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Let’s talk about homemade vanilla extract! Learn how to make vanilla extract, what alcohol to use and why it’s a great idea to make it.
There is something about the taste of vanilla that brings together all kinds of other flavours. Like a super smooth blank canvas, it provides the perfect backdrop to any flavour masterpiece you choose to create on top.
Good quality extracts can be pretty pricey, but if you can get a good price on alcohol and have access to vanilla beans, it can be considerably cheaper to make your own vanilla extract.
Making your own homemade vanilla extract is also one of the best ways to know that you’re getting a high-quality product that will make your baking sing like Beyoncé in the shower.
(I had to specify a particularly good singer since my singing in the shower is more “imitation vanilla essence” than “vanilla beans hand-picked-by-virgins under a rainbow and delivered by unicorns to a factory where leprechauns and fairies make them into extract”.)
I’ve been making vanilla extract for several years now, after I complained to a friend that I was going through little bottles of vanilla extract like it was tap water, and she suggested I try making my own. I loved the result so much that I’ve been making it ever since.
It’s easy to make, but I have some tips and tricks to help you along the way, plus an extra not-so-secret ingredient that I like to use to make my extract super rich and flavourful.
Have I talked you into wanting to try it yet? Yes? Ok then, let’s talk details!
Vanilla Extract Ingredients
There’s a short ingredient list here for this vanilla extract recipe: You’ll just need vanilla beans and your choice of alcohol (we’ll talk more about the alcohol below).
What Kind of Vanilla Beans Should I Use?
While I recommend using good quality vanilla beans, keep in mind that you don’t need to use super-plump, Instagram-worthy beans to make vanilla extract. In fact, it doesn’t matter too much if your beans are pretty dry.
This is why some vanilla suppliers sell what’s known as “Grade B” or “extract quality” vanilla beans. These are beans that are drier, sometimes smaller, and not as easy to split in half and scrape the seeds out, as you might for many pastry or baking purposes. They also don’t look as pretty.
But these somewhat shrivelled little babies still pack the same flavour punch, and once they’ve soaked in alcohol for a while they plump right back up and start infusing their flavour into the alcohol.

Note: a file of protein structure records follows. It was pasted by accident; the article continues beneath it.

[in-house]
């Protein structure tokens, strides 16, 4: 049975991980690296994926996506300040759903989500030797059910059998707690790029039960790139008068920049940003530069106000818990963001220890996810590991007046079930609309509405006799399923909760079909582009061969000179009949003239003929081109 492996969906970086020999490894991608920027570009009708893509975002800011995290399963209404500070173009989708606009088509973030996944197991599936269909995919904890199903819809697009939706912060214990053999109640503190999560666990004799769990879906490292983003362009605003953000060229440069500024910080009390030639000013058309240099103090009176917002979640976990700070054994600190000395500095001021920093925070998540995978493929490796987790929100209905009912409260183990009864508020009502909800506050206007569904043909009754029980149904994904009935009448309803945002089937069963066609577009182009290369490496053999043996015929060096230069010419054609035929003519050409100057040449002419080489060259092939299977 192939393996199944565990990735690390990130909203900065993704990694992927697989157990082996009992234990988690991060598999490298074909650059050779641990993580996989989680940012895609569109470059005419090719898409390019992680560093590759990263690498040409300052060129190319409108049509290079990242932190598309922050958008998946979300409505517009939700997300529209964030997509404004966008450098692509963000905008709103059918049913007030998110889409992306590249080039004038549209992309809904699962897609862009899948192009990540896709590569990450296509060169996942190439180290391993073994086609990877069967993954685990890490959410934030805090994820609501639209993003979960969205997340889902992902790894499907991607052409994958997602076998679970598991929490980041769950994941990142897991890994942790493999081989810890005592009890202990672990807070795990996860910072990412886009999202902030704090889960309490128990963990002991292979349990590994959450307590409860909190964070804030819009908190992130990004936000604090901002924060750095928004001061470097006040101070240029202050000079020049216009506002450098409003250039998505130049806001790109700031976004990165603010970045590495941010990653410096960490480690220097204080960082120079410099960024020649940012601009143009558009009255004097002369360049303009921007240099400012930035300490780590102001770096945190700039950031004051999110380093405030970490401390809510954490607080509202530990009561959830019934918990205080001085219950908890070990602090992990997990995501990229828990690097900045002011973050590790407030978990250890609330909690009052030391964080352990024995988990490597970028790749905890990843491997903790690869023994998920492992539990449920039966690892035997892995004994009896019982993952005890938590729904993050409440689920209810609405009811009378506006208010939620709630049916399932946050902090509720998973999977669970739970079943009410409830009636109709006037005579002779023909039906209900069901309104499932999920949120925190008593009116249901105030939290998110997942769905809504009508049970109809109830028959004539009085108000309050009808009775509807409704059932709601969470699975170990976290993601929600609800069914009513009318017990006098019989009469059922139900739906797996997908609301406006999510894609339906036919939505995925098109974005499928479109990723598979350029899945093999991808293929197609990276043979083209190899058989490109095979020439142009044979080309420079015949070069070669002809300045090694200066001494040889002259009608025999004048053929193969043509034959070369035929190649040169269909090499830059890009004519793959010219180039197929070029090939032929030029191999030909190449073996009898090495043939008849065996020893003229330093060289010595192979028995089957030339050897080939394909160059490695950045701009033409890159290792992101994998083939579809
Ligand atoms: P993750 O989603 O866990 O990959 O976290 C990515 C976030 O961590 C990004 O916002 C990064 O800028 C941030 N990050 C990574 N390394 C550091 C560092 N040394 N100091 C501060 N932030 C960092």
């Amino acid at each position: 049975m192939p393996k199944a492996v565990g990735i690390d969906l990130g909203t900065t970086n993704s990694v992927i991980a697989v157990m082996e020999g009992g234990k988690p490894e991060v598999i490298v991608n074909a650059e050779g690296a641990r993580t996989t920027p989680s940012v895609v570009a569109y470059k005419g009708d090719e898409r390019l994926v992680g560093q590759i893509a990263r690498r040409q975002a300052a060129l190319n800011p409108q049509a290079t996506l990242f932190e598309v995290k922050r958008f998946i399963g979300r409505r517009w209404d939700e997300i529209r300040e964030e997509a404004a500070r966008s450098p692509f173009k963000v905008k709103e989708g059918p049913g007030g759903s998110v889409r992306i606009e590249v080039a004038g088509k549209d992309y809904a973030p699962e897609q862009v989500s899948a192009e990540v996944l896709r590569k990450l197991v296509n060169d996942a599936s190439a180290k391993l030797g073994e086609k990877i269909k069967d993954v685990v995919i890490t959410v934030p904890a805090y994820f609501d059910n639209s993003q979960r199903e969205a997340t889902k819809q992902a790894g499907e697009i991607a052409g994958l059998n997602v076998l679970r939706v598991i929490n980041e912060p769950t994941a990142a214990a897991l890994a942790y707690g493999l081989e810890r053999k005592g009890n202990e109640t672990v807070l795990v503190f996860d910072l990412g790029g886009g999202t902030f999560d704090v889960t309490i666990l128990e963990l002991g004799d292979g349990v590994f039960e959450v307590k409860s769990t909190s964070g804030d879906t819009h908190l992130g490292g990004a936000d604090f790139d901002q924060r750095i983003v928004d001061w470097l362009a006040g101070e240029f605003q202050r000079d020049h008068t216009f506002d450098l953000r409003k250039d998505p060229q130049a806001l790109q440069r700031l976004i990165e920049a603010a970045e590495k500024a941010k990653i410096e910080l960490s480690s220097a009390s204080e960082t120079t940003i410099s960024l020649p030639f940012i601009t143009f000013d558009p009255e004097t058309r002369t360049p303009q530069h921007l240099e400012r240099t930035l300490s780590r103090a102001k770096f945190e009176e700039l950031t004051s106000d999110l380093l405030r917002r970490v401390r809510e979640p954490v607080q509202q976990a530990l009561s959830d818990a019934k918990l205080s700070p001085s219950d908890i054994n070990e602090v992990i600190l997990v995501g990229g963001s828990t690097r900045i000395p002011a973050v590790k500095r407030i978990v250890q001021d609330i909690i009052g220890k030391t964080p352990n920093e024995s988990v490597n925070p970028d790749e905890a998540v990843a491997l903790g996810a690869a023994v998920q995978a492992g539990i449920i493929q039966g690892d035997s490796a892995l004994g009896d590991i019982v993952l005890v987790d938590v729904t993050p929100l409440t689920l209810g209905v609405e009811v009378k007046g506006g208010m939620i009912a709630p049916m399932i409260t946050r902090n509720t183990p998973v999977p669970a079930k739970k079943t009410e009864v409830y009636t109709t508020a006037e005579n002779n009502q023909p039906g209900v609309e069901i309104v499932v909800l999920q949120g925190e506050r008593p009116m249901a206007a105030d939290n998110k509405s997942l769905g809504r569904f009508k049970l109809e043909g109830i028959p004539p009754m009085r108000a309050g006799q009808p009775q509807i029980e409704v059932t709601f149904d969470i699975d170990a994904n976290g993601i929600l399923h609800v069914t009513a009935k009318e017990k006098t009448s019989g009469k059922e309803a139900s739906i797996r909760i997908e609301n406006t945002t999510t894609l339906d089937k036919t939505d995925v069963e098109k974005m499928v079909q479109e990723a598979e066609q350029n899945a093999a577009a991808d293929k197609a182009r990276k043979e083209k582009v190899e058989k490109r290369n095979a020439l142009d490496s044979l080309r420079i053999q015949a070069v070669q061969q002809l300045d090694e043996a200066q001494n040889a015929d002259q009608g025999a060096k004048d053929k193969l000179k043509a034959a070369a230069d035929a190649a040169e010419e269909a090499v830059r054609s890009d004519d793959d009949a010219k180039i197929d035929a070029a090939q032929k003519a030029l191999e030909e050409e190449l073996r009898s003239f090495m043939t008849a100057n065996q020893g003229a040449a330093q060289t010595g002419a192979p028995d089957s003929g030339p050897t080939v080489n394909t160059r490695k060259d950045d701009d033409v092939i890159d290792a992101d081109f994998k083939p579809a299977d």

I have started buying Grade B Madagascar vanilla beans from Beanilla in the USA. Even with the shipping cost to New Zealand, these were cheaper than buying beans here. It’s worth having a look around to see what’s available.
Some of the ones I used in this bottle below were recycled beans – I had used them for a previous bottle of extract. I sometimes throw a few ‘used’ beans into a fresh bottle of extract as they still tend to have some flavour left in them.
Don’t forget that once your beans have done their dash as extract beans, you can dry them out and pop them in some sugar to make vanilla sugar.
What Kind Of Alcohol Should I Use to Make Vanilla Extract?
To make a basic homemade vanilla extract, you can simply buy a bottle of vodka, pour a little out, shove in your beans, top it back up, and be done with it. This will give you a very “pure” vanilla flavour, and that’s why many recipes only call for vodka.
But let’s be honest, I like to be a bit extra sometimes, and my extract is no exception. So I add a not-at-all-secret-anymore ingredient – Rum.
Dark rum has a smooth, sweet scent, owing to the fact that it is made with byproducts of the sugar making industry, such as molasses, which are fermented and distilled. The sweet and almost caramel-like flavours are what give rum its distinctive taste.
Adding some rum to the extract takes it to a whole other level, with the sweet notes of the rum rounding out the vanilla.
You can pretty much experiment with any liquors you like though. I also really like using bourbon in place of the rum.
I’ve also been known to pop some beans into a bottle of Kahlua to make vanilla bean Kahlua.
Wondering what brand of alcohol you should buy to make your extract? To be honest – any good-quality brand should do the trick. I tend to use Smirnoff vodka and Coruba rum. When using bourbon I usually use good old Jim Beam.
Just check the alcohol content on your vodka as these can vary, around 37% – 40% is ideal. Very cheap vodkas may have a much lower alcohol content, and these aren’t good for making extract.
To make my homemade vanilla extract more cost-effective, I buy the alcohol when it’s on special or from duty-free shops if we’re travelling. This can considerably lower the price.
For a continuous supply of homemade vanilla extract, I like to make a new bottle every six months or so, so that by the time I have finished one bottle, I have another that is dark, delicious and ready to use.
And considering how easy it is to make, making it regularly isn’t too much of a hardship.
How to Make Vanilla Extract:
All you need is:
- A bottle that holds roughly 1 litre (you don’t have to get a pretty one, you can recycle an old vodka bottle, that’s what I usually do, I used this slightly more attractive bottle purely for aesthetic reasons.)
- Vanilla Beans
Split the beans down the middle, leaving one end attached. Now’s the time when you have a big decision to make. How “seedy” do you want your extract?
If you love to have vanilla seed flecks in your baking, then scrape the seeds from the bean with the back of a knife and pop the seeds into the bottle. If, like me, you prefer to choose when you want seeds (and achieve that by adding prepared vanilla paste) then don’t worry about scraping the beans, just split them.
Some seeds will, of course, escape their pods, but this is a good thing. Seeds = flavour. But they will settle to the bottom of the bottle and you can decant your extract into smaller bottles, leaving most of the seeds behind, or strain out the seeds using a fine sieve once your extract is ready.